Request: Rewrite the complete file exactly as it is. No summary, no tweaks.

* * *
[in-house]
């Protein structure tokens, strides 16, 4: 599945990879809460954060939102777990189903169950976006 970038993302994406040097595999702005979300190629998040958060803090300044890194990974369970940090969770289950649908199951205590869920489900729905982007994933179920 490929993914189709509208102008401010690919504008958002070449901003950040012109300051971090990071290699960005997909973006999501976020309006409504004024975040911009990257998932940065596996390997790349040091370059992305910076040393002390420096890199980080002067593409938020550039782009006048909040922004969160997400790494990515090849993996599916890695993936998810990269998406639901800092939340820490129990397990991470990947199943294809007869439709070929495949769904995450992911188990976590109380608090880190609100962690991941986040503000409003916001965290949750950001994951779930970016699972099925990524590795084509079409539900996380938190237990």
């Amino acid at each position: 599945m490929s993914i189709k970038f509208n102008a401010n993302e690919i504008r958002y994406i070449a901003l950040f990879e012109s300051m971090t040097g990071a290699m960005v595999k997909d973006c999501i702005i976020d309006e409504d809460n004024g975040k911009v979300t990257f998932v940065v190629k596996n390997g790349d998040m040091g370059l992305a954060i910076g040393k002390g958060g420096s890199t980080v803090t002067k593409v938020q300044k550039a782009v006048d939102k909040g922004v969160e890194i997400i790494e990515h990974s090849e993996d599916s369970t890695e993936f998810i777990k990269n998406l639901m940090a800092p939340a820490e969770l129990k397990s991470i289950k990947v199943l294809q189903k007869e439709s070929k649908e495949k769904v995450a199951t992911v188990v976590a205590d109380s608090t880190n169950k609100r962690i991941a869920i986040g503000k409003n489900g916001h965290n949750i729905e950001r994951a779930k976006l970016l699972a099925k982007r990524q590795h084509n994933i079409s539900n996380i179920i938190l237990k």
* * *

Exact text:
[in-house]
């Protein structure tokens, strides 16, 4: 599945990879809460954060939102777990189903169950976006 970038993302994406040097595999702005979300190629998040958060803090300044890194990974369970940090969770289950649908199951205590869920489900729905982007994933179920 490929993914189709509208102008401010690919504008958002070449901003950040012109300051971090990071290699960005997909973006999501976020309006409504004024975040911009990257998932940065596996390997790349040091370059992305910076040393002390420096890199980080002067593409938020550039782009006048909040922004969160997400790494990515090849993996599916890695993936998810990269998406639901800092939340820490129990397990991470990947199943294809007869439709070929495949769904995450992911188990976590109380608090880190609100962690991941986040503000409003916001965290949750950001994951779930970016699972099925990524590795084509079409539900996380938190237990």
């Amino acid at each position: 599945m490929s993914i189709k970038f509208n102008a401010n993302e690919i504008r958002y994406i070449a901003l950040f990879e012109s300051m971090t040097g990071a290699m960005v595999k997909d973006c999501i702005i976020d309006e409504d809460n004024g975040k911009v979300t990257f998932v940065v190629k596996n390997g790349d998040m040091g370059l992305a954060i910076g040393k002390g958060g420096s890199t980080v803090t002067k593409v938020q300044k550039a782009v006048d939102k909040g922004v969160e890194i997400i790494e990515h990974s090849e993996d599916s369970t890695e993936f998810i777990k990269n998406l639901m940090a800092p939340a820490e969770l129990k397990s991470i289950k990947v199943l294809q189903k007869e439709s070929k649908e495949k769904v995450a199951t992911v188990v976590a205590d109380s608090t880190n169950k609100r962690i991941a869920i986040g503000k409003n489900g916001h965290n949750i729905e950001r994951a779930k976006l970016l699972a099925k982007r990524q590795h084509n994933i079409s539900n996380i179920i938190l237990k």